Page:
The rich Marathi legacy in the UK

Ragasudha Vinjamuri Tuesday 29th September 2015 09:54 EDT

The play on Ajjibai Banarase, one of the popular first generation Marathi persons to the UK, is soon to be showcased in different cities across Britain. Though Marathi people were one of the earliest Indian groups to migrate to the UK, unfortunately not much documentary material is available about them. Marathi students came to study in the UK from 1870s onward, however, active migration of Maharashtrians started around 1930s. Prominent amongst the first generation migrants were Dattatreya Tahmankar, Vitthal Banarase, Krishna Kanitkar and Ajjibai Banarase, who was popular for providing accommodation to visiting Indians at her Indian Boarding House.

Marathi migrants formed a vibrant part of literary, political and educational fabric of British society and were the leading lights of the community. Some Marathis like Shankar Joshi, Satish Desai, Sharad Dongre and recently Ms Jaee K Samant, have received Queen’s honours for their outstanding contributions. Rango Bapuji Gupte was one of the earliest writers of Marathi origin in Britain. He was sent to England in 1840 by Chhatrapati Pratapsingh of Satara. He went back to India to aide in Indian Rebellion of 1857. Ratanbai, written by Shevantibai Nikambe was the first work by a Marathi woman published in Britain in 1895. Suresh Vaidya, Tara Vanarase, Meena Prabhu, Asha Damle and Mukund Sonpatki have all published numerous works in later years. Hemant Kanitkar authored extensive Hindu literature still used by schools throughout the UK. He left a substantial part of his estate to SOAS supporting scholarships in Religious Studies. Krishnarao Shelvankar was a highly regarded journalist, correspondent for The Hindu in London from 1942-1968, and was also the president for Indian journalists Association. 

 Marathi was also one of the earliest Indian languages taught in the UK for the Indian Civil Service probationers proceeding to work in Bombay Presidency. It is interesting to note that the English-Marathi connection dates back to 1615 AD when Father Thomas Stevens, the first historically recorded Englishman to arrive in India in 1579, wrote the monumental Krista Purana in Marathi. Another Englishman Dr William Carey authored the first ever Marathi grammar printed in 1805. Major Thomas Candy, Superintendent at Poona Sanskrit College has substantially contributed to Marathi lexicographic work.

Marathi was taught at Haileybury College in 1820s, and much later at UCL, King’s College London, Oxford and Cambridge. At School of Oriental and African Studies (SOAS), Alfred Master and Ian Raeside rendered yeoman service to Marathi literature. Until 1880s, it was the British who taught the language except Hormandji Pestonji who taught Marathi and Gujarati at King’s College from 1865-1895. Between 1884 -1896, Marathi was taught at UCL by R.D. Sethna, an advocate at Bombay High Court, and Harischandra Chintaman, the political agent to Gaekwad Malhar Rao of Baroda in London.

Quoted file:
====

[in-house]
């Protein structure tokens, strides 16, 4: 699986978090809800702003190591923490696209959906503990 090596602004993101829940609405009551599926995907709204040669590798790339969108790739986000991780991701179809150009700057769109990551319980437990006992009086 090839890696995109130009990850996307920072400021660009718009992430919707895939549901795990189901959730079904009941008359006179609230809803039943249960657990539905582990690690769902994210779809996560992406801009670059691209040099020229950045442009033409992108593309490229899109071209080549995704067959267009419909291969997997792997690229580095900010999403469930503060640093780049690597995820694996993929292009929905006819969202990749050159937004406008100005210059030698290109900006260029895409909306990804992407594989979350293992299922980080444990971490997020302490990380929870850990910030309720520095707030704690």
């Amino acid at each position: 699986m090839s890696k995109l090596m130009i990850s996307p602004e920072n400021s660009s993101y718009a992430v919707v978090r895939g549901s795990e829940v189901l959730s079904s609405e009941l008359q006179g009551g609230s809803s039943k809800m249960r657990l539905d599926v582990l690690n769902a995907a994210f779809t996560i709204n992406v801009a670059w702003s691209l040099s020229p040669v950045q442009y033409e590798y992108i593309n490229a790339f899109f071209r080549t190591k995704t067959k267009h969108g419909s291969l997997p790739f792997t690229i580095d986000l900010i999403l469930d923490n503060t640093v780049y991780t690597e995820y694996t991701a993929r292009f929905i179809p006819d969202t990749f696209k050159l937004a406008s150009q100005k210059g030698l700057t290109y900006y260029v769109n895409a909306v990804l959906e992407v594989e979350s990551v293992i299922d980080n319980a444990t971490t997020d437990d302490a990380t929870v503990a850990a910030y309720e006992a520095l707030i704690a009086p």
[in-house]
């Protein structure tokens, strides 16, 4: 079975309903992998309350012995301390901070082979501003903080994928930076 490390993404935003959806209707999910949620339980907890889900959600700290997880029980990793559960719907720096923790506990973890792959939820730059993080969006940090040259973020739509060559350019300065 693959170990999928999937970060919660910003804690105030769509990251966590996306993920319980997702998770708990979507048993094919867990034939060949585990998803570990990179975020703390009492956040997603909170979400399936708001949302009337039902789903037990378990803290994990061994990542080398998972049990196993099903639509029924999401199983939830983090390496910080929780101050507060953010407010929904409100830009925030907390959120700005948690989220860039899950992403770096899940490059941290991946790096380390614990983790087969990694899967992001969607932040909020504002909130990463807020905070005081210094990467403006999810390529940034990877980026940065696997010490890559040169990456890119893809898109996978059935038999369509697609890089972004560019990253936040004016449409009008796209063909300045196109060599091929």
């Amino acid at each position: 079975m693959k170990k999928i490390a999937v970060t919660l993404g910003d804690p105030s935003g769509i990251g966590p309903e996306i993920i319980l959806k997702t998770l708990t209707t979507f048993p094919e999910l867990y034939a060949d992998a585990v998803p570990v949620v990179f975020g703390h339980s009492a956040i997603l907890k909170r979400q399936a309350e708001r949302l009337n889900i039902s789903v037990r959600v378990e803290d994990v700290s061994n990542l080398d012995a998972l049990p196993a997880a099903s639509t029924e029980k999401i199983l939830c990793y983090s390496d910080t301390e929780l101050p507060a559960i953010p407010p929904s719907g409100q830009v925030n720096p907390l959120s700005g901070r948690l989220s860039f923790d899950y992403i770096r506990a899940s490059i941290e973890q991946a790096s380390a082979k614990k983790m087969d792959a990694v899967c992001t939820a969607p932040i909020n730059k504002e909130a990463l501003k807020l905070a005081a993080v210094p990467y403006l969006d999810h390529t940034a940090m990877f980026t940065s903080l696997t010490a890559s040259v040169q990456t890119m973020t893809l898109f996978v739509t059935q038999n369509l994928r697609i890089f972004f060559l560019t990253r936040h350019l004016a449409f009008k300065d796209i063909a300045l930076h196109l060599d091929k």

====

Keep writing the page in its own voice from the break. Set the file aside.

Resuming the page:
In arts scene, Tabla player Keshav Sathe who came to the UK in 1956 made his name in Indian Jazz genre. He became part of Asian Music Circle, a pool of Indian musicians based in London and was said to have done recordings with the Beatles too. His son Anand Sathe is a gifted violinist and currently plays for Bloomsbury Chamber Orchestra. Arts groups like Ankur-Virangula are promoting unique Marathi arts like Powada story-telling, besides individual music and dance practitioners.

In politics, Lord Pratap Chitnis has been the only person of Marathi lineage to have served in the House of Lords. Peter G Pendse, Sadashiv Deshmukh and Madhav Patil have served as Mayors in London Boroughs while Baba Kulkarni and Sanjay Dighe served as Councillors.  Mukund Nawathe was the first Asian to be elected to the branch council of John Lewis Partnership in 1954.

Sushil Rapatwar, President of Maharashtra Mandal London elected by an impressive majority for the second term few months ago, says it was an honour to read out the message given by Prime Minister David Cameron to the British Marathi community during the book release function of Shivaji the Real Hero at the House of Commons last year.

A petition was recently made to facilitate the public display of the Sword presented to HRH Prince of Wales in 1875 by Chhatrapati of Kolhapur- Raja Shivaji IV. For details visit

Thus the Marathi Diaspora in the UK has a rich legacy in Britain to be proud of and to take forward.

 Photo courtesy: British Library, RD Sethna Scholarship Fund and file pictures.

comments powered by Disqus

to the free, weekly Asian Voice email newsletter